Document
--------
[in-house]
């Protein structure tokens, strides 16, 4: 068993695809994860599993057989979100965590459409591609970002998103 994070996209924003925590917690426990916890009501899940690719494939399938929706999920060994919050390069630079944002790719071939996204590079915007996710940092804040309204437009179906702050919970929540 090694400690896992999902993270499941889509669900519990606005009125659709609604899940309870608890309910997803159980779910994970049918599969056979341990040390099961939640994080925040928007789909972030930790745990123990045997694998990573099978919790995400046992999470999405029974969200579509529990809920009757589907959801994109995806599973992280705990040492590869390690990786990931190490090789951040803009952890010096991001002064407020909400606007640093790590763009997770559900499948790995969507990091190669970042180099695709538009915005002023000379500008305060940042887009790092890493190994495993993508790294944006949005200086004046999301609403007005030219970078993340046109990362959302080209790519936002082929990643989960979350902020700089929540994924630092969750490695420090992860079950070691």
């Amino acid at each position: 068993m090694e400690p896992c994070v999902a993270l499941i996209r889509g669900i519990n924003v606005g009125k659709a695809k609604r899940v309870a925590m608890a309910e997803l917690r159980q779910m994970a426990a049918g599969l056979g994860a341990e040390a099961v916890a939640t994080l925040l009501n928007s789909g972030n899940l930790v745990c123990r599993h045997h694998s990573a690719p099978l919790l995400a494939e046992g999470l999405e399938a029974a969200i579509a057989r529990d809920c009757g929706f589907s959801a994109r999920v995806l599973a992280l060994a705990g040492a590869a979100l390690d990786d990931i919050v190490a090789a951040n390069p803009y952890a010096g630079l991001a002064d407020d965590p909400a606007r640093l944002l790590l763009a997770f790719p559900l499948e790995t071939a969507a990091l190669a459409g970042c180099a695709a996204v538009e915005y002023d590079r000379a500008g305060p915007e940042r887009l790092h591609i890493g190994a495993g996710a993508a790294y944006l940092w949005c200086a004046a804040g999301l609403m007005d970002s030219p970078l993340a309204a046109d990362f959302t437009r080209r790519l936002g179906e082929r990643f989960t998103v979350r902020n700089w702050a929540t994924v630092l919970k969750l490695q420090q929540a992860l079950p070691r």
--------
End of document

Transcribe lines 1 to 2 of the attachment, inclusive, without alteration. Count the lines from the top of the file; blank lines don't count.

[in-house]
């Protein structure tokens, strides 16, 4: 068993695809994860599993057989979100965590459409591609970002998103 994070996209924003925590917690426990916890009501899940690719494939399938929706999920060994919050390069630079944002790719071939996204590079915007996710940092804040309204437009179906702050919970929540 090694400690896992999902993270499941889509669900519990606005009125659709609604899940309870608890309910997803159980779910994970049918599969056979341990040390099961939640994080925040928007789909972030930790745990123990045997694998990573099978919790995400046992999470999405029974969200579509529990809920009757589907959801994109995806599973992280705990040492590869390690990786990931190490090789951040803009952890010096991001002064407020909400606007640093790590763009997770559900499948790995969507990091190669970042180099695709538009915005002023000379500008305060940042887009790092890493190994495993993508790294944006949005200086004046999301609403007005030219970078993340046109990362959302080209790519936002082929990643989960979350902020700089929540994924630092969750490695420090992860079950070691």